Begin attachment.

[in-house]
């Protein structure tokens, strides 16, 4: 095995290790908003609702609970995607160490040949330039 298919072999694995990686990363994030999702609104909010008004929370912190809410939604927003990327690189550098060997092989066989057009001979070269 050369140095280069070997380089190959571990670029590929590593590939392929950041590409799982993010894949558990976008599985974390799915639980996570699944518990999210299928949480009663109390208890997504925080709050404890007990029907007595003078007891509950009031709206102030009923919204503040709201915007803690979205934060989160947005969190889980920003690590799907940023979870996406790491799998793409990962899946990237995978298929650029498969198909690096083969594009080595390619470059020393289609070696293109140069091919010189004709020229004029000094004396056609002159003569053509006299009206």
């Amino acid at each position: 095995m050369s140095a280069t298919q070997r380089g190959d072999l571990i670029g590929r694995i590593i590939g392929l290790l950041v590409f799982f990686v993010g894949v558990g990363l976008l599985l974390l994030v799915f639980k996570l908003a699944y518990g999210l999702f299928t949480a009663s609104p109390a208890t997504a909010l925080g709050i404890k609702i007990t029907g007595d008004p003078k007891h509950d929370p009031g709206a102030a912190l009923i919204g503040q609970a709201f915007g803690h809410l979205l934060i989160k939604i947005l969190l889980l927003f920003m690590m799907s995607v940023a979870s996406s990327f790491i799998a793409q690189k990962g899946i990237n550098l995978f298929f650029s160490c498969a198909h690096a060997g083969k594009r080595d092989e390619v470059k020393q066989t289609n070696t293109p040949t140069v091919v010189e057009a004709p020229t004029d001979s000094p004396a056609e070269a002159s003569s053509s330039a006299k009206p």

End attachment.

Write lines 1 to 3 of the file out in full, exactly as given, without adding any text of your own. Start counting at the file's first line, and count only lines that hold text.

[in-house]
């Protein structure tokens, strides 16, 4: 095995290790908003609702609970995607160490040949330039 298919072999694995990686990363994030999702609104909010008004929370912190809410939604927003990327690189550098060997092989066989057009001979070269 050369140095280069070997380089190959571990670029590929590593590939392929950041590409799982993010894949558990976008599985974390799915639980996570699944518990999210299928949480009663109390208890997504925080709050404890007990029907007595003078007891509950009031709206102030009923919204503040709201915007803690979205934060989160947005969190889980920003690590799907940023979870996406790491799998793409990962899946990237995978298929650029498969198909690096083969594009080595390619470059020393289609070696293109140069091919010189004709020229004029000094004396056609002159003569053509006299009206």
């Amino acid at each position: 095995m050369s140095a280069t298919q070997r380089g190959d072999l571990i670029g590929r694995i590593i590939g392929l290790l950041v590409f799982f990686v993010g894949v558990g990363l976008l599985l974390l994030v799915f639980k996570l908003a699944y518990g999210l999702f299928t949480a009663s609104p109390a208890t997504a909010l925080g709050i404890k609702i007990t029907g007595d008004p003078k007891h509950d929370p009031g709206a102030a912190l009923i919204g503040q609970a709201f915007g803690h809410l979205l934060i989160k939604i947005l969190l889980l927003f920003m690590m799907s995607v940023a979870s996406s990327f790491i799998a793409q690189k990962g899946i990237n550098l995978f298929f650029s160490c498969a198909h690096a060997g083969k594009r080595d092989e390619v470059k020393q066989t289609n070696t293109p040949t140069v091919v010189e057009a004709p020229t004029d001979s000094p004396a056609e070269a002159s003569s053509s330039a006299k009206p």